By the time I learnt about the first Fiji coup in the British TV I had two children, a broken marriage and had just resigned from a very comfortable job as a Metropolitan police officer. Living on the other side of the world from Fiji I missed the lead up to the Fiji coup. The South East of London had only four Indo-Fijian families, which hardly interacted with each other. Most of the several hundred Indo-Fijian families that lived in Britain lived in the west London suburbs near the Heathrow airport. I used to meet up with them once a year for Fiji day celebrations. Eating, drinking and dancing were more popular during these events then discussing Fiji politics.

 Therefore the images of Fijians beating Indians that caught my attention on the British TV were soul shattering. For many days the same images appeared on the British TV channels as the events of the coup unfolded before us in Britain. I had hardly anyone to share those experiences. But for some India friends I would have had to deal with the events on my own. The Indian support coming my way during this crucial period was perhaps symbolic of my future affinity towards India. The images on the TV also had a profound image on my mind towards Fijian administration, same as the destruction of the diyas some eleven years ago. I figured some of those Fijian University students must be among those in Fijian administration in Fiji during the 1987 coup period. With many Fijians with similar kind of racist views joining their ranks the Indo-Fijians in Fiji had no chance in Fiji![/box]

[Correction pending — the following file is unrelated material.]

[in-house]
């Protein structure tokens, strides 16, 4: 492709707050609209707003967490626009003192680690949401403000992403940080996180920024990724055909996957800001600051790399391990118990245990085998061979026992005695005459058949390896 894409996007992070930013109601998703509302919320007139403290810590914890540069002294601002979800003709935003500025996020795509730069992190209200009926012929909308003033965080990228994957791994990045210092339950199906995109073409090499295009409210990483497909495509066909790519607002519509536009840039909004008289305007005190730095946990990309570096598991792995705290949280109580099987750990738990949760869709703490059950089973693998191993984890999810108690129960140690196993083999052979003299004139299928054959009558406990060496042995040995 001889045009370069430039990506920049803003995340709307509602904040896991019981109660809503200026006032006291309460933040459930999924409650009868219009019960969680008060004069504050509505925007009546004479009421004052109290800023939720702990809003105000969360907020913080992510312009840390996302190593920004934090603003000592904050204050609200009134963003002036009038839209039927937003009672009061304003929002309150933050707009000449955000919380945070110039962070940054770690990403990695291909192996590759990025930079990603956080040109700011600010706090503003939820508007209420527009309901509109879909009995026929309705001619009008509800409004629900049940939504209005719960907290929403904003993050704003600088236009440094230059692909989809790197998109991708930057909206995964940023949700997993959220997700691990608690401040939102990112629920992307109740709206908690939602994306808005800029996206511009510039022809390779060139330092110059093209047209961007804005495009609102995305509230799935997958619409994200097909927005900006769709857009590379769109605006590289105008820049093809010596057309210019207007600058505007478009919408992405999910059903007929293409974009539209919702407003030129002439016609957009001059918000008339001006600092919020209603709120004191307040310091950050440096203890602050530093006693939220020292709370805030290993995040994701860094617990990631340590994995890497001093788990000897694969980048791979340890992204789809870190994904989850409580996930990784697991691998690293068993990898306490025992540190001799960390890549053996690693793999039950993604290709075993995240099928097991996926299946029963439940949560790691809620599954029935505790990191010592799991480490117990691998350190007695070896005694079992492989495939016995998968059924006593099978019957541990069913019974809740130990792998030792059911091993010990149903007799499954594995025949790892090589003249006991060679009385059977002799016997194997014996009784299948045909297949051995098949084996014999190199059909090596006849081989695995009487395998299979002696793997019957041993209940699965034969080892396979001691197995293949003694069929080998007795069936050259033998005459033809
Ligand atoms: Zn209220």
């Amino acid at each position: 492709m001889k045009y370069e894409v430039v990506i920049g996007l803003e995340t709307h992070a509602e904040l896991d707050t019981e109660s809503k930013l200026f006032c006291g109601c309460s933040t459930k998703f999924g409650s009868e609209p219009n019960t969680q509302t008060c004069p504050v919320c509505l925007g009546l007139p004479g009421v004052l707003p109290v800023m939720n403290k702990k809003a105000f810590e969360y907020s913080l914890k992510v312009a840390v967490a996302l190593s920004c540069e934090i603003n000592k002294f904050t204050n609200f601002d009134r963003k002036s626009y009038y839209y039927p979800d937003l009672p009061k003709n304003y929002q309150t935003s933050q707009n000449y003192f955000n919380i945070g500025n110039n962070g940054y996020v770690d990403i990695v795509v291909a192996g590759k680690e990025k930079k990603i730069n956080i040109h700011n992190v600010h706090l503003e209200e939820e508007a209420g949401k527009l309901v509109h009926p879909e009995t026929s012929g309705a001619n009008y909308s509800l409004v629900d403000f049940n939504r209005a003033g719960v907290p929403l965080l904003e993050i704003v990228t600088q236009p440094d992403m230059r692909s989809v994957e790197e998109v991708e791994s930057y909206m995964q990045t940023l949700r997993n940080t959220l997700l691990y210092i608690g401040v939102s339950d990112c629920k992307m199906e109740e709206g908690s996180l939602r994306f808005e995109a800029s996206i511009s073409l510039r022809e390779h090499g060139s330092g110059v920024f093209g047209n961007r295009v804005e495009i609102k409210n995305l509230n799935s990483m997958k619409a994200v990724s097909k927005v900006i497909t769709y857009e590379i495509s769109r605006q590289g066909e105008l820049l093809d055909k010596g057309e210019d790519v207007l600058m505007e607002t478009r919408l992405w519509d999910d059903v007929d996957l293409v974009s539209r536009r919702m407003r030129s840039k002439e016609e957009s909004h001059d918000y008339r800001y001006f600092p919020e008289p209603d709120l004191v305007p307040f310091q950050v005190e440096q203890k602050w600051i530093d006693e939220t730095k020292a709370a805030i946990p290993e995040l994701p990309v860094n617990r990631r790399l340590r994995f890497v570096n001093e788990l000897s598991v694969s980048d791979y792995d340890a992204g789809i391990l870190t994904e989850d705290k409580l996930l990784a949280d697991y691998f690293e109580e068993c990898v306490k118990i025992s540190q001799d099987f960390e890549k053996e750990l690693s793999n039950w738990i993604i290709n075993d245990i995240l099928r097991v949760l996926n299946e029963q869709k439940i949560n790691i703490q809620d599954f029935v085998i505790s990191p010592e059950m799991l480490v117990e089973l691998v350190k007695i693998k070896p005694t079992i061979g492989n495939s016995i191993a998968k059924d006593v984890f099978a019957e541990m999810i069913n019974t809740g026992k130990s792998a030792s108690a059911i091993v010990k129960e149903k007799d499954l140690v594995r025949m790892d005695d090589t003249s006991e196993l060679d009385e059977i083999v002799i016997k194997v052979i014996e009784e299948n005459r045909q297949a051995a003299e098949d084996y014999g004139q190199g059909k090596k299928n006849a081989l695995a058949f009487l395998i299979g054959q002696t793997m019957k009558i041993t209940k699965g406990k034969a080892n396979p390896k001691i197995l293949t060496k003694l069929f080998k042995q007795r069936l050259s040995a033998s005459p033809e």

However for the next few years as I picked up my own shattered live in the cold and lonely London, both Fiji and India got put on the back burner of priorities. I got involved in several things in order to overcome my personal tragedies and to regroup myself. I joined the British labour party while completing my BA Hons degree in Sociology. I also drove a minicab for several years to bump up my meager scholarship and at the same time became a volunteer at an anti-racist organization.